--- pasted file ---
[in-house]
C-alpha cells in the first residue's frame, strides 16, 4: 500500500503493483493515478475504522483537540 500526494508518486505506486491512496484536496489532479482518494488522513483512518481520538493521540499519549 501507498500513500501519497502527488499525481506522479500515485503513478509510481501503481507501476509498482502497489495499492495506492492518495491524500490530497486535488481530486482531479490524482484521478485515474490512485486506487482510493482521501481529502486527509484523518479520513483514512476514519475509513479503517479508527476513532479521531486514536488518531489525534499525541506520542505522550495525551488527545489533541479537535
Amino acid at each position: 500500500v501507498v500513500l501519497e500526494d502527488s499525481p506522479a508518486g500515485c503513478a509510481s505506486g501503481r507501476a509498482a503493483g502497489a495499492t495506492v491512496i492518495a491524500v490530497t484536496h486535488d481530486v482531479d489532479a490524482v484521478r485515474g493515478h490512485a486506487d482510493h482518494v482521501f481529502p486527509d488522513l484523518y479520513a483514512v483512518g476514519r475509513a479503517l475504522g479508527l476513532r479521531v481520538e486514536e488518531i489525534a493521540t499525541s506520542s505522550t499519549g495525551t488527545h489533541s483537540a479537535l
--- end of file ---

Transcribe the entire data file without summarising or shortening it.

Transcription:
[in-house]
C-alpha cells in the first residue's frame, strides 16, 4: 500500500503493483493515478475504522483537540 500526494508518486505506486491512496484536496489532479482518494488522513483512518481520538493521540499519549 501507498500513500501519497502527488499525481506522479500515485503513478509510481501503481507501476509498482502497489495499492495506492492518495491524500490530497486535488481530486482531479490524482484521478485515474490512485486506487482510493482521501481529502486527509484523518479520513483514512476514519475509513479503517479508527476513532479521531486514536488518531489525534499525541506520542505522550495525551488527545489533541479537535
Amino acid at each position: 500500500v501507498v500513500l501519497e500526494d502527488s499525481p506522479a508518486g500515485c503513478a509510481s505506486g501503481r507501476a509498482a503493483g502497489a495499492t495506492v491512496i492518495a491524500v490530497t484536496h486535488d481530486v482531479d489532479a490524482v484521478r485515474g493515478h490512485a486506487d482510493h482518494v482521501f481529502p486527509d488522513l484523518y479520513a483514512v483512518g476514519r475509513a479503517l475504522g479508527l476513532r479521531v481520538e486514536e488518531i489525534a493521540t499525541s506520542s505522550t499519549g495525551t488527545h489533541s483537540a479537535l